Moving around the local neighbourhood
Much play takes place as children travel around their neighbourhood, especially on their way to and from school. Although when children are walking with adults they tend to walk more quickly, they move around more, diverging from their route more often, when there are no adults present. Children’s independent travel to school has been seen by parents in one area of Scotland as an important time for them to learn responsibility, time management and how to take their own decisions.
Dedicated play parks
Play parks and designed play areas are popular with children although they are often seen as being primarily for younger children. However, recent improvements in the design of play areas has helped overcome some of the problems associated with static, fenced, fixed equipment play parks and the use of more natural materials, undulating surfaces and imaginative landscaping.
This allows children to experience irregularity and develop the skills and abilities necessary for assessing physical risk.
Natural spaces and features
Children seem to be attracted to environments containing natural features and, given the choice, prefer to play in open spaces where there are trees and other natural elements. The presence of natural features in underprivileged neighbourhoods seems to have a positive effect on children’s social contacts, concentration, self-control and ability to deal with stressful events. Natural environments change over time, offering opportunities for imaginative, creative, dynamic, social and decision-making play. The existence of green spaces in a neighbourhood may also help strengthen community ties by encouraging people to spend more time outdoors where they can meet in both planned and incidental ways.
Children’s changing play patterns
Children’s play patterns have changed over time and the extent to which children play outside has decreased significantly over the past 30 years. Today’s children are constrained by their parents’ and their own fears for their safety, a general loss of community cohesion, the loss of outdoor space as more housing is built with smaller public spaces included, increased volume and speed of traffic and negative adult attitudes. In addition, concern amongst providers about health and safety issues has frequently resulted in existing play facilities being bland, offering few opportunities for children to stretch and challenge themselves.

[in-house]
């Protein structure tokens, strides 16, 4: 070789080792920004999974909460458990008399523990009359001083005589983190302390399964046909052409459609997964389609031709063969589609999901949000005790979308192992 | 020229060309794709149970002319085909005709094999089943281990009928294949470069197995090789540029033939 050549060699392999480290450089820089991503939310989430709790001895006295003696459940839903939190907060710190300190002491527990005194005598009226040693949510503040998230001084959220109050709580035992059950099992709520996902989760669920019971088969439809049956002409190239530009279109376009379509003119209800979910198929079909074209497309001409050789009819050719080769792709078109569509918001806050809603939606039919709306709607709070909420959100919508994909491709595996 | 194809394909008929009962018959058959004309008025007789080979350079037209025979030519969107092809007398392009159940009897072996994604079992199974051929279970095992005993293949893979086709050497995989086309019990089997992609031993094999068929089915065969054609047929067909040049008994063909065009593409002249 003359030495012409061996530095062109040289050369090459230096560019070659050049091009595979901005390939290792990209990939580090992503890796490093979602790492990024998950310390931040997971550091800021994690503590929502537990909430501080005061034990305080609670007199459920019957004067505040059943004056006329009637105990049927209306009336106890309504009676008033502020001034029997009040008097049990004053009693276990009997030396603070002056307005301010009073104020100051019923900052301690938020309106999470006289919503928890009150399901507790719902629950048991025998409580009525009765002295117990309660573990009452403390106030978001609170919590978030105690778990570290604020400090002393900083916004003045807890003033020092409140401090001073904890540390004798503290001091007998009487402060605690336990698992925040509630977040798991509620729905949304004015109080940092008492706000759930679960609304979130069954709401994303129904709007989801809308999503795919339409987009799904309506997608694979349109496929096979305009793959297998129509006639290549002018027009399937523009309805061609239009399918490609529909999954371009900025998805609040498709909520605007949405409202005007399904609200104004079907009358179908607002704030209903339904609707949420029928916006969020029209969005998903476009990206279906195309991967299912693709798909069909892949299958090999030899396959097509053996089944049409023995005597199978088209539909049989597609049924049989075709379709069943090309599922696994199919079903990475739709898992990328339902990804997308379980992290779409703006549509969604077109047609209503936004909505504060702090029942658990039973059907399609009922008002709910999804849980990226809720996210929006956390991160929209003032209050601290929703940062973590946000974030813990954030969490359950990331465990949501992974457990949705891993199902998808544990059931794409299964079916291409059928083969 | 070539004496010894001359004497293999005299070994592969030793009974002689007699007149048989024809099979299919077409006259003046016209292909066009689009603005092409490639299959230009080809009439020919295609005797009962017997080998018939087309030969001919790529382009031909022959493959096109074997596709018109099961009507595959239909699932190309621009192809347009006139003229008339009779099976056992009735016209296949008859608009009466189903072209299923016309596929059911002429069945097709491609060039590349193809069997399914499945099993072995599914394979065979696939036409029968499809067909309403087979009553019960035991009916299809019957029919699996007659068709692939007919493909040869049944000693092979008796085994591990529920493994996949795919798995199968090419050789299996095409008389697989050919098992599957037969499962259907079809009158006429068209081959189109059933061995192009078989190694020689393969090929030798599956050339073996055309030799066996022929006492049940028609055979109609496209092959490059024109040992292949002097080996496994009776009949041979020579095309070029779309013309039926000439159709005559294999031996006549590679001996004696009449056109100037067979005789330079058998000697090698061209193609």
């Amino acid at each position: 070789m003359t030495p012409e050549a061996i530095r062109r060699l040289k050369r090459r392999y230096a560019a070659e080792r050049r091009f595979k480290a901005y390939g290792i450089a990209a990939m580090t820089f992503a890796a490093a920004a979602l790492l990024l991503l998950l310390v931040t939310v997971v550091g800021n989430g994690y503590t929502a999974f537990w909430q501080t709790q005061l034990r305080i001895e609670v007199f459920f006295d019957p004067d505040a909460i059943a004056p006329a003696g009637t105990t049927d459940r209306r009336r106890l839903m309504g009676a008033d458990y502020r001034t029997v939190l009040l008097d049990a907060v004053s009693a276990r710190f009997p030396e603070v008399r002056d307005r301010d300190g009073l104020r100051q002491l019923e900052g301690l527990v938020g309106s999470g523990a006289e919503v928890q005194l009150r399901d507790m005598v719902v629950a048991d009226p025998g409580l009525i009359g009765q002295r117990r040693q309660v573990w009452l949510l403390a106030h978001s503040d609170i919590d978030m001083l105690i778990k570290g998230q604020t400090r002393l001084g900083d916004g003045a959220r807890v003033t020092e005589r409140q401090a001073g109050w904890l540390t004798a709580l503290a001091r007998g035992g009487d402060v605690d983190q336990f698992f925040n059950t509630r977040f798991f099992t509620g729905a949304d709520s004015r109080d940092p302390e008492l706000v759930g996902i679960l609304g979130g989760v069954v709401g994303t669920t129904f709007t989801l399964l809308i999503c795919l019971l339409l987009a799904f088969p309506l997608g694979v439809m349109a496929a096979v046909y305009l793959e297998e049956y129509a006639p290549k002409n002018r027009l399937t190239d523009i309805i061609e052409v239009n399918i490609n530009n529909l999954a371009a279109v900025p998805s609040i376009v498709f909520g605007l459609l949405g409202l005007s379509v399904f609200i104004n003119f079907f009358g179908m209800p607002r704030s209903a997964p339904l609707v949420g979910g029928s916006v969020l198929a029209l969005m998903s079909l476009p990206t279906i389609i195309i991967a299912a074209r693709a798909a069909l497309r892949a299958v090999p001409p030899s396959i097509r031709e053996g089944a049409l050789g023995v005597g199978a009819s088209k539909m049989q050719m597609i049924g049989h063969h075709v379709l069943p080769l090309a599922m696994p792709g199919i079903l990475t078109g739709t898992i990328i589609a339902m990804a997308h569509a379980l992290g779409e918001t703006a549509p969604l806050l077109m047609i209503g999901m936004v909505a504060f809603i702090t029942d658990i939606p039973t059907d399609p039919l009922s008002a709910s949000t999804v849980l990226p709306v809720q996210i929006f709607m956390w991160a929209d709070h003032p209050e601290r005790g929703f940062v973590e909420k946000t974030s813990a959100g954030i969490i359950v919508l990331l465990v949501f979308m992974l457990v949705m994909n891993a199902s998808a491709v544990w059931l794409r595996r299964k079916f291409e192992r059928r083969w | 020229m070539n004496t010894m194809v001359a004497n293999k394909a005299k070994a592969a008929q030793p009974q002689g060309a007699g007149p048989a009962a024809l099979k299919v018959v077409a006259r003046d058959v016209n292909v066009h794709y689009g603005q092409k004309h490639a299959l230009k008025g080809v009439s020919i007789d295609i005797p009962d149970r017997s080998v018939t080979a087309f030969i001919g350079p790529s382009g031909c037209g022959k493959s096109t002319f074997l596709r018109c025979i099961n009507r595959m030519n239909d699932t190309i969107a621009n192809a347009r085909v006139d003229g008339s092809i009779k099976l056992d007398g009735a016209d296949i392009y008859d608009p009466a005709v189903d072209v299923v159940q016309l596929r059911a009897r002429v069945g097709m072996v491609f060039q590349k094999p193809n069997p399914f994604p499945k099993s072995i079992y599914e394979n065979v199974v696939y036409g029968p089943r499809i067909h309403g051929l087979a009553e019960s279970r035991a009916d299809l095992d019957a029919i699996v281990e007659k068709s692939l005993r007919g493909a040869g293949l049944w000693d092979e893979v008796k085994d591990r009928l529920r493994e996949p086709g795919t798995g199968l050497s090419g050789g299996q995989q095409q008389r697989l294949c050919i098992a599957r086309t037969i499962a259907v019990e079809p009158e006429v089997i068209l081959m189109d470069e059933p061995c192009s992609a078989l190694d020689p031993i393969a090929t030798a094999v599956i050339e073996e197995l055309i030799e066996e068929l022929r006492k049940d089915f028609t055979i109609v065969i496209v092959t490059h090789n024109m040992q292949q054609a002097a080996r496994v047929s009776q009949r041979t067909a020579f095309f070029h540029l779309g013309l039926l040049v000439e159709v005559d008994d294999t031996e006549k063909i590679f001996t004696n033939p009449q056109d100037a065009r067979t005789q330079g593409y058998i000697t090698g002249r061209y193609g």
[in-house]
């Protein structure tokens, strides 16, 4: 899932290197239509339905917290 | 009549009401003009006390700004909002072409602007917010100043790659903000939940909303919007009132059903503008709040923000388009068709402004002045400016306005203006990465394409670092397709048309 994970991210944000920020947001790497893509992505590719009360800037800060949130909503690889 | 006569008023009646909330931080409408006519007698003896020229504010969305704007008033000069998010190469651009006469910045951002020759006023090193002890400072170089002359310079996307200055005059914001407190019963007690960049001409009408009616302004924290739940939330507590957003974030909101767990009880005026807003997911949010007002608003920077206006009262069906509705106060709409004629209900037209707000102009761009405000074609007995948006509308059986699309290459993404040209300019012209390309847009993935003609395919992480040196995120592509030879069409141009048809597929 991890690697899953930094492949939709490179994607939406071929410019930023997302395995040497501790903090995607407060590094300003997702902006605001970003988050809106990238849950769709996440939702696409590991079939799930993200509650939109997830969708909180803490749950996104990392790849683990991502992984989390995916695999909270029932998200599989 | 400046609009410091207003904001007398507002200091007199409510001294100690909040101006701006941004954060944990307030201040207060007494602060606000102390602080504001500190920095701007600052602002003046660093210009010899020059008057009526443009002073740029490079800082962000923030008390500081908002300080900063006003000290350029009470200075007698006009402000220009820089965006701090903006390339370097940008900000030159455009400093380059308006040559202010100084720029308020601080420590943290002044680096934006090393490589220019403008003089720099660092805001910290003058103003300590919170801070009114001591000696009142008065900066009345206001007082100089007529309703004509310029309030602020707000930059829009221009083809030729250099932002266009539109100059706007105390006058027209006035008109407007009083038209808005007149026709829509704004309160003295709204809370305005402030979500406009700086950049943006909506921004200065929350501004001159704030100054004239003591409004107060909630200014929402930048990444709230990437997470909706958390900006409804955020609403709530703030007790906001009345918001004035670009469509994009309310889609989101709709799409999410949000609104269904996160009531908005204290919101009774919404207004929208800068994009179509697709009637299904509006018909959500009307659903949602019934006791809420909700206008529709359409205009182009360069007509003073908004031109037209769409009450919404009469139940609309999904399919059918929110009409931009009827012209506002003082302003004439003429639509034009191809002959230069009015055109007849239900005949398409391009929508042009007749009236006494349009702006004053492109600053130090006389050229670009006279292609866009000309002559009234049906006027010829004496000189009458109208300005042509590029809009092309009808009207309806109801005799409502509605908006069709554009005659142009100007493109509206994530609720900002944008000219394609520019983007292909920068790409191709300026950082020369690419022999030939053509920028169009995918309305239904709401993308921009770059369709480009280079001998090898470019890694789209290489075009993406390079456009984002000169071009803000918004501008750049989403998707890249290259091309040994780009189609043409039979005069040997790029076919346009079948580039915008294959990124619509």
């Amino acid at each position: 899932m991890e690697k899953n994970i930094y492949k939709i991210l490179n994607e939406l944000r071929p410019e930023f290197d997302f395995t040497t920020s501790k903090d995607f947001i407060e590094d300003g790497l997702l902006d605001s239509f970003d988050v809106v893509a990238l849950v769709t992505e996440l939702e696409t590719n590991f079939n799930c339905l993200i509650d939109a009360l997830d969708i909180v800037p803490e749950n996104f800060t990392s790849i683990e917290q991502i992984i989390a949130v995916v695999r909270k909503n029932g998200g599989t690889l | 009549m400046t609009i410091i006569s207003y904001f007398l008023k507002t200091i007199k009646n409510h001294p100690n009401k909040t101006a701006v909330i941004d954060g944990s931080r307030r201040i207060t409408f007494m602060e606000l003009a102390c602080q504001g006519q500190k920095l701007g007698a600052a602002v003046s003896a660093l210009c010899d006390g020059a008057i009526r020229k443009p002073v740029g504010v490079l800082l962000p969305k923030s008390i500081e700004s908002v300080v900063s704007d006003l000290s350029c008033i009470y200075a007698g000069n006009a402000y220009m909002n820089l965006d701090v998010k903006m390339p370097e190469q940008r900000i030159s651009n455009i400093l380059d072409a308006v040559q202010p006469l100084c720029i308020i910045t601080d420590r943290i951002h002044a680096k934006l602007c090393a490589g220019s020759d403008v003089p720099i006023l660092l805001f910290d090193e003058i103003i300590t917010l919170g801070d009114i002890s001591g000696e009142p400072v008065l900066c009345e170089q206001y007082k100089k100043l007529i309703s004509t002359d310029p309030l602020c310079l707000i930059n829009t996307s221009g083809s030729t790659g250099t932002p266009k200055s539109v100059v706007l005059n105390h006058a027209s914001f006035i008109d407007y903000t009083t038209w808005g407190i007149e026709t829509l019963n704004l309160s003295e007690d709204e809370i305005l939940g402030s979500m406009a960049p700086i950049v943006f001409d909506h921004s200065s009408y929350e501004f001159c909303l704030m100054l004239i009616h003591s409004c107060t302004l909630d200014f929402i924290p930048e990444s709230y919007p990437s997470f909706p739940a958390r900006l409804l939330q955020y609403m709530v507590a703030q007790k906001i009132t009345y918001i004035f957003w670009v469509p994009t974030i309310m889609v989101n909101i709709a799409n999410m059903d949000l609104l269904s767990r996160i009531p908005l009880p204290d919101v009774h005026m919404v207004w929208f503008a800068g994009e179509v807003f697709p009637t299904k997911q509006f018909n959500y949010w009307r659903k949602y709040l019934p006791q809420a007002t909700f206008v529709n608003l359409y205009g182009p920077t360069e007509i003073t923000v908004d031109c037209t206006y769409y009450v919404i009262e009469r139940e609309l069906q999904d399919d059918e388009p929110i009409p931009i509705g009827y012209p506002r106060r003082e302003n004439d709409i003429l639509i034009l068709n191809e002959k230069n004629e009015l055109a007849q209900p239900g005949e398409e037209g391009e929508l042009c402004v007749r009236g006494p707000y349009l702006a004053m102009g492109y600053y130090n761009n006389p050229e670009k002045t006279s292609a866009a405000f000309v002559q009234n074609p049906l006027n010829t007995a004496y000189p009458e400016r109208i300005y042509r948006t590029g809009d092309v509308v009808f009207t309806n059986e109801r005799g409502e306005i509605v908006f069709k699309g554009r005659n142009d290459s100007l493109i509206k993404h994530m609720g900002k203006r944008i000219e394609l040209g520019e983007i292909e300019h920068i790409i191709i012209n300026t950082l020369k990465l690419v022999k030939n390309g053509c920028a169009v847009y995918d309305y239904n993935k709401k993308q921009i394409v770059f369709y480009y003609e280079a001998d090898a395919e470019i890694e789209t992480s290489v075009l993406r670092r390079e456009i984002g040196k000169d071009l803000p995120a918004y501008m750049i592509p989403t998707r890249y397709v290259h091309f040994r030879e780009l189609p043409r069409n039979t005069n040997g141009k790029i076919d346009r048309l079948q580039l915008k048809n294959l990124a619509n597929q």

Constraints on outdoor play
There are a number of wide-ranging concerns which prevent children from playing out more frequently than they would like to and than is good for them. These have been well-documented and include:
• The safety of the neighbourhood
• Fear of other young people
• Loss of the sense of community
• The nature of the built environment
• Lack of suitable spaces
• Unsafe roads
• Negative adult attitudes
• Lack of opportunity for risk and challenge
The impact of preventing children playing
Restrictions to children’s play opportunities and experiences impede the enjoyment of their childhoods and can have long-term and damaging effects on their physical, emotional, social and cognitive development.
“… children’s play belongs to children; adults should not destroy children’s own places for play through insensitive planning or the pursuit of other adult agendas, or by creating places and programmes that segregate children and control their play.”
Getting it Right for Play: The Power of Play